Happy birthday, Kurt Cobain

I’ve been wanting an excuse to put some music up here lately. Kurt Cobain, were he not long dead, would be 44 today.

“Is natural selection random?”

One of the most common series of search terms that gets people to FTSOS is the title of this post. Most people end up clicking my article on why natural selection is not random; I’m not a huge fan of that piece. It was originally written for a local weekly paper (which changed ownership as I finished), not a blog. What’s more, it is very far from being succinct. I want to rectify that issue in this post.

So is natural selection random? No. Why not? The answer is simple: Natural selection is the pressure placed on a population and the change that happens in response to that pressure. Whereas the exact pressure is in part random in regards to any given population, exactly how a population responds follows some basic rules. Now, the reason I say the pressure is only random “in part” is because first and foremost I’m referring to changes in the environment that happen without regard to life. The rising of a mountain range is one example. But at the same time, other changes that might occur are in response to the direction of a population. For instance, it often pays to be the biggest and baddest member of a species for males, but instead of responding by becoming all the bigger and badder, some members might just become tricky. Some octopi, for example, will trick guardian males into believing they are just another female, gaining them access to the real female. This pressure isn’t entirely random since it is a response to the evolutionary state of a population. That is, becoming tricky is a response to being big and bad, and becoming big and bad was not itself random. But why? Well, I’m glad you asked:

Selection is a biased reaction to a given environment. This is specifically with regard to life: those that are able to exploit their environment best (and I really just mean ‘well enough’) are the ones that are going to survive. If it was all just random, then we would see no bias: We wouldn’t see a species trend in one way or another, beneficial genes would hardly ever become common, and we would never be able to make predictions. But what we see are trends and an increase in beneficial genes (and the elimination of deleterious genes) and we make predictions all the time. It is because of biased genetic reactions in populations that we call natural selection non-random.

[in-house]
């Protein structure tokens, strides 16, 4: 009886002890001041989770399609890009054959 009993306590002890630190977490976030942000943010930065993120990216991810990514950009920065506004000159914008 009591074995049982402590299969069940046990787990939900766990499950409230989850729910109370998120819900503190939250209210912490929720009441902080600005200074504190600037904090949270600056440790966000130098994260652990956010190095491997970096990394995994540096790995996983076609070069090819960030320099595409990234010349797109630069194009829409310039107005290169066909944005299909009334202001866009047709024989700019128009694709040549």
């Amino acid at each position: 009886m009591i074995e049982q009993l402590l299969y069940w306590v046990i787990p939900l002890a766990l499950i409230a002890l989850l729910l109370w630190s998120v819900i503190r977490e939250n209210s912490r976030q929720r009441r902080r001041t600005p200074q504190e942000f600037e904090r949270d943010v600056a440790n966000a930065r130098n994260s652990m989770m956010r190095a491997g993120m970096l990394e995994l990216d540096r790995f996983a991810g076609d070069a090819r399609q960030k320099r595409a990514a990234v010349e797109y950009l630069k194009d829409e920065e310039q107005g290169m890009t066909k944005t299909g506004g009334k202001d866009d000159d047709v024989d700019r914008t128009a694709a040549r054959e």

I wouldn’t mind going on and on, but I said I want to make this succinct, so I will end with just one final but important point: The non-biased genetic reactions that happen because of natural selection must be measured across a population and through generations. If a creationist someone starts talking about natural selection being random and pointing out individual responses to the environment, then we might not be talking about the same evolutionary mechanism anymore. Everything that happens within evolution is happening to populations. Individuals do not evolve. So natural selection is the differential survival of individuals (or genes, depending on your perspective), but it is measured through time and within the context of a population.

Christopher Maloney wants to appear on FTSOS

That’s the only reasonable conclusion. After all, I have explicitly told him if shuts up, slinks away, only hurts people in silence, then I won’t be forced to post about him. But not only can he not do any of these things, he has to even make sure he directly references me.

Christopher Maloney, Naturopathic Doctor said…
Dear Wendy Pollack,

Terribly sorry to see that you’ve been Pharyngulaed by the esteemed PZ Myers (made himself famous by destroying the Catholic host) and his zombie horde.